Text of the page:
Technical Report MSC-2007-21

Title: Symmetries of non-rigid shapes
Authors: Dan Raviv
Supervisors: Ron Kimmel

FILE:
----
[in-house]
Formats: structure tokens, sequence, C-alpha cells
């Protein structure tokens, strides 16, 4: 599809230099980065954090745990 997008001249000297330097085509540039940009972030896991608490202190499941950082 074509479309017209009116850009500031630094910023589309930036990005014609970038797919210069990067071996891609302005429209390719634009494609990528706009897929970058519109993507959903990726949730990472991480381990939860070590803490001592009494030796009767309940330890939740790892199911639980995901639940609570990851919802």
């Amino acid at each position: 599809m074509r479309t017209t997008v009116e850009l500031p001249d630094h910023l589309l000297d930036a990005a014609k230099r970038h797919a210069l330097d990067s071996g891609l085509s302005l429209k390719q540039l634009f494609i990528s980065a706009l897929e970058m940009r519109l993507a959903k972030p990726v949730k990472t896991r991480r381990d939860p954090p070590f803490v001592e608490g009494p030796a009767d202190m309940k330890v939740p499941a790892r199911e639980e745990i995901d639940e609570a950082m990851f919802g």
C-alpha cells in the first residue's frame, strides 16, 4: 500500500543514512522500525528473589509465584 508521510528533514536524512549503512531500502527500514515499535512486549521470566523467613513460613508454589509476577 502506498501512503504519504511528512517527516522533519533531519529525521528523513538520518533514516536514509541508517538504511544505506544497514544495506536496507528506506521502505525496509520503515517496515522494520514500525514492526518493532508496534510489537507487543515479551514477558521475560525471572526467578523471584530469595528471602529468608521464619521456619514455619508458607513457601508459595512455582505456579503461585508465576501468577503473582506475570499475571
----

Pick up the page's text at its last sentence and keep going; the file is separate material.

Abstract: Symmetry and self-similarity is the cornerstone of Nature, exhibiting itself through the shapes of natural creations and ubiquitous laws of physics. Since many natural objects are symmetric, the absence of symmetry can often be an indication of some anomaly or abnormal behavior. Therefore, detection of asymmetries is important in numerous practical applications, including crystallography, medical imaging, and face recognition, to mention a few. Conversely, the assumption of underlying shape symmetry can facilitate solutions to many problems in shape reconstruction and analysis. Traditionally, symmetries are described as extrinsic geometric properties of the shape. While being adequate for rigid shapes, such a description is inappropriate for non-rigid ones. Extrinsic symmetry can be broken as a result of shape deformations, while its intrinsic symmetry is preserved. Here we explore the problem of evaluating intrinsic symmetries in non-rigid objects. We define and visualize this new concept of symmetry, which can be considered as a generalization of the well studied Euclidean symmetries. We present an efficient mathematical framework for the evaluation of the level of symmetry.

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